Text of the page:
The only thing she knew how to cook was takeout.
Eve opened the back screen door to Bud’s Bar and barreled through, bringing the cool, crisp smell of leaves with her. Otis Redding was blaring on the jukebox, and Buddy Henderson stood behind the bar counting bottles.
“What?” Eve called. “No applause?” She struck a pose. Bud looked up from the glasses he was cleaning, wiped his hands on his watermelon belly, and gave a slow clap clap clap. With his graying beard, round glasses, and smiling face, he looked a bit like Santa Claus…if Santa Claus wore his hair in a ponytail, greased his handlebar mustache and wore a leather jacket.
“You’re looking good, old man,” Eve said. She leaned over the bar and gave a quick peck to his beard-speckled chin.
Bud sighed. “I tell you, Eve, it’s a real struggle for a looker like me to stay single.”
“Please. You’re still single because you haven’t let anyone know you’re on the market.”
“Ah,” Bud said, shaking his head. “I’ve been on and off the market so many times, I’m just plain tired out. I’ll give it one more try, though, when you’re ready.” He winked at her. “You know who we need to get back on the market?” Bud asked.
“Where is Julie anyway?”
Bud grabbed a beer, cracked it open, and handed it to her. “Where do you think?” He nodded towards the kitchen. “Can’t you smell it?” Eve took a deep breath. The bar (which usually smelled of stale beer and smoke) smelled warm, buttery and yummy. “Good God, she’s making bread?”
“She’s been here since last call last night…on her day off no less. And it gets worse. She’s got something in there with little pine trees and garlic.”
“Rosemary,” Eve said. “This is serious. All right if I check it out?”
“Be my guest. But be careful. She was working with chocolate earlier.”
Eve crossed behind the bar and walked through the swinging doors into the kitchen. When Bud opened the bar, he’d made an attempt at offering food, but over the years the menu had shrunk to whatever could be prepared in the deep fryer or microwave. Consequently, he only used one small corner of the kitchen. When Julie came in, he let her have the run of the rest of the place. During slow times in the bar, Julie would prepare warm meals with garlic and wine sauces for her and Bud to munch on. If someone happened to be in the bar, she’d feed them something too.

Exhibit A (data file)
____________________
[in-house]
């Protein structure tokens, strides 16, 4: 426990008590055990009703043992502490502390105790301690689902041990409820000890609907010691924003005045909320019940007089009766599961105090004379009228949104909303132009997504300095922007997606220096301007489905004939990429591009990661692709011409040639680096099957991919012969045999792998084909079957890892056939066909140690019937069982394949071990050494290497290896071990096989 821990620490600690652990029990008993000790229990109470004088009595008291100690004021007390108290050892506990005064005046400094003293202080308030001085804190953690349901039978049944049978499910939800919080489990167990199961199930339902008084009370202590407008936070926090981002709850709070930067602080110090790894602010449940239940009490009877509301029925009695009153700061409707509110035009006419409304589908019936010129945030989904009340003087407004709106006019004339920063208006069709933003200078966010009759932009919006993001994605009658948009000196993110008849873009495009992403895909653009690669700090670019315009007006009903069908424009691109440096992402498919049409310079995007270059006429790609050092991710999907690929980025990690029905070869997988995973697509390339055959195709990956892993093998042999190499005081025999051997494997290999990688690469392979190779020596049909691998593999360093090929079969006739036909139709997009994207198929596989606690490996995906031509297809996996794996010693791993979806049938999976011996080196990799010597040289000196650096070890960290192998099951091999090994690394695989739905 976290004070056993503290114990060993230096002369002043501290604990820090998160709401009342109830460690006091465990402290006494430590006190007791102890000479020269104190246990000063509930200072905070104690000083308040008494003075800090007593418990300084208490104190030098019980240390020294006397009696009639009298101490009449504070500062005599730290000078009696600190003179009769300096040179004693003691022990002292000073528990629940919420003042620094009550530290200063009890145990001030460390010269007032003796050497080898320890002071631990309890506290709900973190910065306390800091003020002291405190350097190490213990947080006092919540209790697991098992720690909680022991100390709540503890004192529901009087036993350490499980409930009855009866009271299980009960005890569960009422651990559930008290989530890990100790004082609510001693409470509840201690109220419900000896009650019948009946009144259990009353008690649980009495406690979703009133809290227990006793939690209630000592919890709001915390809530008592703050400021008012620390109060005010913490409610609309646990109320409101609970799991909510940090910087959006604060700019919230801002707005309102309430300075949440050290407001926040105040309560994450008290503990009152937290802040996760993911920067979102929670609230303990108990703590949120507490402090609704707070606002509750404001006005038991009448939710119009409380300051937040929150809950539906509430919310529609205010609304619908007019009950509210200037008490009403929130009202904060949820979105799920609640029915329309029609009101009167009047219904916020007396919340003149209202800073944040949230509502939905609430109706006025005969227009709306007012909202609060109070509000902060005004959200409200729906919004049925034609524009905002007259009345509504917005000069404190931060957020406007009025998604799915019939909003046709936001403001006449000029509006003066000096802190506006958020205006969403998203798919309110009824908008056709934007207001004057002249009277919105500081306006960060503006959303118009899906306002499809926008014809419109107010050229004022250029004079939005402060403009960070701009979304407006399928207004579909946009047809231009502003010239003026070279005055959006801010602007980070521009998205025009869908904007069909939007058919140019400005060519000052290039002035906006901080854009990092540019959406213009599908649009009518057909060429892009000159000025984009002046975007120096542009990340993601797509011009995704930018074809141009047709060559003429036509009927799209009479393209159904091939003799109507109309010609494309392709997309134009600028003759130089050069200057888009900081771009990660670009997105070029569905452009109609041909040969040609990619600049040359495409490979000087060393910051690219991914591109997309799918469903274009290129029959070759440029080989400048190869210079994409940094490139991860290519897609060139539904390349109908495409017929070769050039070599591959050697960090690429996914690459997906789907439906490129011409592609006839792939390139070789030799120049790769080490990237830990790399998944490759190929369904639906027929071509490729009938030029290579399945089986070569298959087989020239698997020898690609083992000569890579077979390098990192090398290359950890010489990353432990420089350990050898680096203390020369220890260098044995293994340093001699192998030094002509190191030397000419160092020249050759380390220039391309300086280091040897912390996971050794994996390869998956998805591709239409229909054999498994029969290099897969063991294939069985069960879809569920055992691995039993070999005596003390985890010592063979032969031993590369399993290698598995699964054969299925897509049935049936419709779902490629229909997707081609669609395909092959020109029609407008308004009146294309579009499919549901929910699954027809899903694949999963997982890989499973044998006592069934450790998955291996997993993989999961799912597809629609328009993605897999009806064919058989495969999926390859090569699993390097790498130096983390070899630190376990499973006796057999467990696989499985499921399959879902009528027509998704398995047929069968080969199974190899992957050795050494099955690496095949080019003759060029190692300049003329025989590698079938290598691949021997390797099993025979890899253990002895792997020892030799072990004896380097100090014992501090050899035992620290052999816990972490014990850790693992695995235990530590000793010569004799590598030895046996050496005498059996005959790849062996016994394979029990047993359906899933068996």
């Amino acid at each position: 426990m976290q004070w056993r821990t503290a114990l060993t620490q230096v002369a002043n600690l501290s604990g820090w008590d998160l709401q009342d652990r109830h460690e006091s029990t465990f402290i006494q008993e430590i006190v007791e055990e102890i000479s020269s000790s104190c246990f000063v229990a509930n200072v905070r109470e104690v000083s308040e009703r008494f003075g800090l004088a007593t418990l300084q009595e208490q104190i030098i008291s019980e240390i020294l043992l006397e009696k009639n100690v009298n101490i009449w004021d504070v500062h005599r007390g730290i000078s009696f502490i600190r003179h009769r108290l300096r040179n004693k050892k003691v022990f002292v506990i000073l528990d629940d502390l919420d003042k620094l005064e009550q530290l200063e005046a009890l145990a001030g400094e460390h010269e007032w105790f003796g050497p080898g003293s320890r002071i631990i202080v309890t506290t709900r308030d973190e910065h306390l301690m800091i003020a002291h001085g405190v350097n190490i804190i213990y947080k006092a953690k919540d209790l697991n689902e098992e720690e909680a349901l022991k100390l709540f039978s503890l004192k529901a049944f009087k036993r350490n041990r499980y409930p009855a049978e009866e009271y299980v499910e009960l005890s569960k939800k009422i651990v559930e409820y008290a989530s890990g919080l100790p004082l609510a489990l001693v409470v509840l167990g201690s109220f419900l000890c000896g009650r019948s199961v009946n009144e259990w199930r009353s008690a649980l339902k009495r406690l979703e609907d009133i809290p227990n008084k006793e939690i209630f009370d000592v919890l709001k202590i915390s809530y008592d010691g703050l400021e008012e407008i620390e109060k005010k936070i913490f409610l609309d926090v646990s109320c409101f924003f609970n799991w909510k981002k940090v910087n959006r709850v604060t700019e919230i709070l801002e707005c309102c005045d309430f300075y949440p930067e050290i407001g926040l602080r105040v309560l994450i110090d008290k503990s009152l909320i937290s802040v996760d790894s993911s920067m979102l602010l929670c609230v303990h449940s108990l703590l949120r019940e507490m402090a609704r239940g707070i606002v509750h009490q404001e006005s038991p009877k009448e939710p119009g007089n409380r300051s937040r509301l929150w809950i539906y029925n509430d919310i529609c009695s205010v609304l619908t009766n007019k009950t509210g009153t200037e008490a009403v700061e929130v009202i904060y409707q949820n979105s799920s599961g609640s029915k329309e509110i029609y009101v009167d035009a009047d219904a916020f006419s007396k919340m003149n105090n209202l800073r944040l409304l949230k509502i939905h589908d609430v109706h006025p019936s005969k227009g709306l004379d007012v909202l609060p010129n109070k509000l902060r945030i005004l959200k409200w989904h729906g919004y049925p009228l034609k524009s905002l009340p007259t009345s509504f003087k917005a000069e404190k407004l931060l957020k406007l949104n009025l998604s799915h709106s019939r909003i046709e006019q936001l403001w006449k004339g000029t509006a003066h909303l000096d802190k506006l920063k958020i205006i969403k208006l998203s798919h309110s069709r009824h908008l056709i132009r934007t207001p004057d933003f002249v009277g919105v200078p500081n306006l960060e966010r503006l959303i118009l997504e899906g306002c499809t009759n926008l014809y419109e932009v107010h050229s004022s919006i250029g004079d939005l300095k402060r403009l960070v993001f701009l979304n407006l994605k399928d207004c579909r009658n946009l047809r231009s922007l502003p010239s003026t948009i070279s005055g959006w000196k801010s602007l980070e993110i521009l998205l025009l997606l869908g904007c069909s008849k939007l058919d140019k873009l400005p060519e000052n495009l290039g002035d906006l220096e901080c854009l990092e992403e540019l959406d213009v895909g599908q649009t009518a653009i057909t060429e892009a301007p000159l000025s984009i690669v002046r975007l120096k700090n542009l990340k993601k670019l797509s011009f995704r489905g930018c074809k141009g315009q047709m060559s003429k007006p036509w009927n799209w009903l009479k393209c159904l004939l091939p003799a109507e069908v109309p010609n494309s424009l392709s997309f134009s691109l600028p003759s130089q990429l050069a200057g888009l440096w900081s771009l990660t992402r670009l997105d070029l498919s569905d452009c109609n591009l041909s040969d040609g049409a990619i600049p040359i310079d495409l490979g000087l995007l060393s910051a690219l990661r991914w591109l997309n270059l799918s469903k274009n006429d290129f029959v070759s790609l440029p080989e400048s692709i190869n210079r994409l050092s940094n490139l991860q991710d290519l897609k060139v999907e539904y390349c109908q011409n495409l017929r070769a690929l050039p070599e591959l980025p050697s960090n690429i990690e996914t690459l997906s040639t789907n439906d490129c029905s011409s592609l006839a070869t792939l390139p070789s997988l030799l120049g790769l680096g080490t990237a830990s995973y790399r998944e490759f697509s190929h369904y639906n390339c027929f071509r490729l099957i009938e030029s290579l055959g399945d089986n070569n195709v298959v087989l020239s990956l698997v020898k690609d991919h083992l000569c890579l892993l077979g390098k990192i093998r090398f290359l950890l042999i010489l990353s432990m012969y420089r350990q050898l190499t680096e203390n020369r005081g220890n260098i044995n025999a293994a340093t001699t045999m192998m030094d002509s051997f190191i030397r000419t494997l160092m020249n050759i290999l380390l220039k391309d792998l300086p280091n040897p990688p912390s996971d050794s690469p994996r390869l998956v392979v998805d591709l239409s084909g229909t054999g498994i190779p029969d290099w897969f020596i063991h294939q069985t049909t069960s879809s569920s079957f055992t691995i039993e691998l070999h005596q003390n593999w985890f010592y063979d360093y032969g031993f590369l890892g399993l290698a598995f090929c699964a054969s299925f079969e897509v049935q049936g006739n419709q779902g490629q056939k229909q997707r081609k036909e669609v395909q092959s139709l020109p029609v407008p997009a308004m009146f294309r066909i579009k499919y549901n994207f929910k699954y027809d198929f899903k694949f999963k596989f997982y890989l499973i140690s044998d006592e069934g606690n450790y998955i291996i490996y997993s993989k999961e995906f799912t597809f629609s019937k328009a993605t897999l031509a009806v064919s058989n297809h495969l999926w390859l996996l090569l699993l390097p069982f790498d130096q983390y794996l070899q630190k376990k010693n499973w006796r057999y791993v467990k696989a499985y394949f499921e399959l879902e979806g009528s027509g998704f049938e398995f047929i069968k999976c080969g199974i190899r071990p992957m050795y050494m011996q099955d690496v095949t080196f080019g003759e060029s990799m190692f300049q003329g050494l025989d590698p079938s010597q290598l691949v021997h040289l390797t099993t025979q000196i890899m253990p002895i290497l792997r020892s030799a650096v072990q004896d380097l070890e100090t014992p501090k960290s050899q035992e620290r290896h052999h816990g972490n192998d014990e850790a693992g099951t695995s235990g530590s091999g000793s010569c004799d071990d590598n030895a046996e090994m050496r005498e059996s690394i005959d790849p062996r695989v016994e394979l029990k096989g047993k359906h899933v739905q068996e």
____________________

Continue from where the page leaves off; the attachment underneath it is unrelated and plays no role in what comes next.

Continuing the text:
Eve’s stomach growled. The only thing she knew how to cook was takeout. She tried not to think about eating because she knew that if Julie were cooking up a storm then she was still upset over the breakup. She hoped this time Ronny was gone for good so that Julie could move on. “Julie?” Eve called. “You here, sweets?”
Eve couldn’t believe what she was seeing. The tiny kitchen was stacked with dishes of food: flourless chocolate cake, a steaming casserole of leeks and butternut squash, and a colorful salad with flowers and berries. Julie was slicing a loaf of French bread into thick chunks. “We’re having a little snack,” she said.
“More like a feast. Are you okay?”
Julie didn’t look up from the bread. She buttered one side and began layering the bread with red peppers, kalamata olives, and goat cheese. “Am I okay? No,” she said.
“Put the goat cheese down and come here.” Eve extended her arms; Julie turned around and gave her a hug.
“I hate him, Eve. I’m serious. And I can’t stop going over the whole breakup, and what he said to me. He said he wasn’t the problem, I was. I’m the problem. Can you believe it? So he’s living the life of a rocker with ‘string free romping’. Worst of all…do you know where he’s touring?” Julie didn’t wait for Eve to respond. “The Midwest! Dead-end bars. He’s left me for tight pants and Cincinnati.”
“Shhhh,” Eve said. “It’s okay. You’re going to be fine.”
“Look at this!” Julie handed Eve the most recent postcard. “Cincinnati rocks, cheers, Ronny. That’s all it says. No ‘Wish you were here’ or ‘I’m thinking of you.’ No. He just wants to rub it in that he’s off living this amazing life and I’m still stuck.”
“I’d hardly say a tour of the Midwest in dead-end bars is an amazing life.”
“Oh, it doesn’t matter! He thinks it’s amazing. He thinks it’s a great adventure. He’s having the time of his life! And look at me! I actually look forward to getting another postcard! He was right. He said I was dependable. Old! He said…” Julie pulled away from Eve, and turned to a sandwich the size of a skateboard. “I want to show Ronny that I can suck the marrow with the best of them.” She grabbed a butcher’s knife, and walloped the sandwich, splitting it cleanly in two. “Okay?”
“Okay,” Eve said. “But no need to get violent.”
“I’d like to get violent with Ronny and I have a pretty good idea how.” Julie slid the sandwiches onto a hot griddle, placed a pan on top of them, and turned to Eve. “I call them Poor Man Paninis,” she said and smiled sweetly.
Eve laughed to herself. No matter how sad Julie was, if she was cooking food, she could always pull herself out of it. “It sounds divine,” she said. “Let’s eat, and you can tell me what you want to do to Ronny.”
“I don’t want to do anything to Ronny ever again. What I want is to do something to myself. And I will too.” Julie grabbed two plates, loaded them with French fries and coleslaw, and turned back to the sandwiches. “We’re gonna need some energy for this.”
Eve nodded. “Then I’ll grab this bread here. And this roast. And that cake. And you grab a bottle of wine because I don’t have any hands left to grab with.”